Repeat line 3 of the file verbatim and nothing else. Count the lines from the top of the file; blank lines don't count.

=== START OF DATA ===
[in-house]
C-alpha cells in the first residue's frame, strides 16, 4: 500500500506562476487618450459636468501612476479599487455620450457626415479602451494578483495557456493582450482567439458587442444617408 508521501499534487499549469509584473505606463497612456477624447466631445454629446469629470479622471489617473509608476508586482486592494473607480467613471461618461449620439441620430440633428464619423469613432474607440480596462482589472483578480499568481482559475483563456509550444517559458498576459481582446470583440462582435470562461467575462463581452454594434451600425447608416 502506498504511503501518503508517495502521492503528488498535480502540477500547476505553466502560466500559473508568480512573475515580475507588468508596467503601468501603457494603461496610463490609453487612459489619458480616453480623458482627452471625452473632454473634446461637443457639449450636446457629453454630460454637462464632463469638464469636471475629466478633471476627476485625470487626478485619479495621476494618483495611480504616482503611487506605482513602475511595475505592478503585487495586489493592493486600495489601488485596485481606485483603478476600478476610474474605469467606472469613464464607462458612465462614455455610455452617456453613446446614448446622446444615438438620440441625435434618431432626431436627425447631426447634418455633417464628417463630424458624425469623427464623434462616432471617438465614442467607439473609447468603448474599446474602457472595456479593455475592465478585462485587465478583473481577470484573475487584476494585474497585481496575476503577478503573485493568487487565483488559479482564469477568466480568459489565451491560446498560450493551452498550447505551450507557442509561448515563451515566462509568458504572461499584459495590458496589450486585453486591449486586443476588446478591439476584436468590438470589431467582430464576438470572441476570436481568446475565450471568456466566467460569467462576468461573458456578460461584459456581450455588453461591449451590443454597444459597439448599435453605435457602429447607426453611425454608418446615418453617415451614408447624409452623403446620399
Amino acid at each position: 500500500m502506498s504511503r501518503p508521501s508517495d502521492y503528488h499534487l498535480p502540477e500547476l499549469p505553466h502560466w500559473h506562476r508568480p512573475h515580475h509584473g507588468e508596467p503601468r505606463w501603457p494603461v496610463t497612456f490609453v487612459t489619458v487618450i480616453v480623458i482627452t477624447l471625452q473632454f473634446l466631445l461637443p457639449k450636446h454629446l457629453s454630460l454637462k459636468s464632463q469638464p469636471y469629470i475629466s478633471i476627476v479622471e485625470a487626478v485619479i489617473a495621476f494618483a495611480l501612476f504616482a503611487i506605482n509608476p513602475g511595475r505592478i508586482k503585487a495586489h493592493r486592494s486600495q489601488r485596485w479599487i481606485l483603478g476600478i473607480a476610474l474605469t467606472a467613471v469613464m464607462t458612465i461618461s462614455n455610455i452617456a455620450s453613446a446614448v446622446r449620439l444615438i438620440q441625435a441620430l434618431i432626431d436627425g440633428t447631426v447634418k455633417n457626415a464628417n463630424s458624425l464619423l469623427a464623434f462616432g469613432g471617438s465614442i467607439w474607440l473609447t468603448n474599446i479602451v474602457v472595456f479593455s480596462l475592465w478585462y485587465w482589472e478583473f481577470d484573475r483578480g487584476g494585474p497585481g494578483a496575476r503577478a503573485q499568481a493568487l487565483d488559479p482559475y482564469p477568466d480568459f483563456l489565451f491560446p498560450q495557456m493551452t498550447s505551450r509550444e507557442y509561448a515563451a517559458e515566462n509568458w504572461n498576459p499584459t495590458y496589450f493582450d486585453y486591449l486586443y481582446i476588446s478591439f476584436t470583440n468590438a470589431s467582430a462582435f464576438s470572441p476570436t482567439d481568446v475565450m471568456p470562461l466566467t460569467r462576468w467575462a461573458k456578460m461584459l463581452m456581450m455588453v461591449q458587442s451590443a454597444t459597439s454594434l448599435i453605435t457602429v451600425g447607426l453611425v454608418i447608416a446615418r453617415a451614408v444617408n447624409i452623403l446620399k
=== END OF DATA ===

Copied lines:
Amino acid at each position: 500500500m502506498s504511503r501518503p508521501s508517495d502521492y503528488h499534487l498535480p502540477e500547476l499549469p505553466h502560466w500559473h506562476r508568480p512573475h515580475h509584473g507588468e508596467p503601468r505606463w501603457p494603461v496610463t497612456f490609453v487612459t489619458v487618450i480616453v480623458i482627452t477624447l471625452q473632454f473634446l466631445l461637443p457639449k450636446h454629446l457629453s454630460l454637462k459636468s464632463q469638464p469636471y469629470i475629466s478633471i476627476v479622471e485625470a487626478v485619479i489617473a495621476f494618483a495611480l501612476f504616482a503611487i506605482n509608476p513602475g511595475r505592478i508586482k503585487a495586489h493592493r486592494s486600495q489601488r485596485w479599487i481606485l483603478g476600478i473607480a476610474l474605469t467606472a467613471v469613464m464607462t458612465i461618461s462614455n455610455i452617456a455620450s453613446a446614448v446622446r449620439l444615438i438620440q441625435a441620430l434618431i432626431d436627425g440633428t447631426v447634418k455633417n457626415a464628417n463630424s458624425l464619423l469623427a464623434f462616432g469613432g471617438s465614442i467607439w474607440l473609447t468603448n474599446i479602451v474602457v472595456f479593455s480596462l475592465w478585462y485587465w482589472e478583473f481577470d484573475r483578480g487584476g494585474p497585481g494578483a496575476r503577478a503573485q499568481a493568487l487565483d488559479p482559475y482564469p477568466d480568459f483563456l489565451f491560446p498560450q495557456m493551452t498550447s505551450r509550444e507557442y509561448a515563451a517559458e515566462n509568458w504572461n498576459p499584459t495590458y496589450f493582450d486585453y486591449l486586443y481582446i476588446s478591439f476584436t470583440n468590438a470589431s467582430a462582435f464576438s470572441p476570436t482567439d481568446v475565450m471568456p470562461l466566467t460569467r462576468w467575462a461573458k456578460m461584459l463581452m456581450m455588453v461591449q458587442s451590443a454597444t459597439s454594434l448599435i453605435t457602429v451600425g447607426l453611425v454608418i447608416a446615418r453617415a451614408v444617408n447624409i452623403l446620399k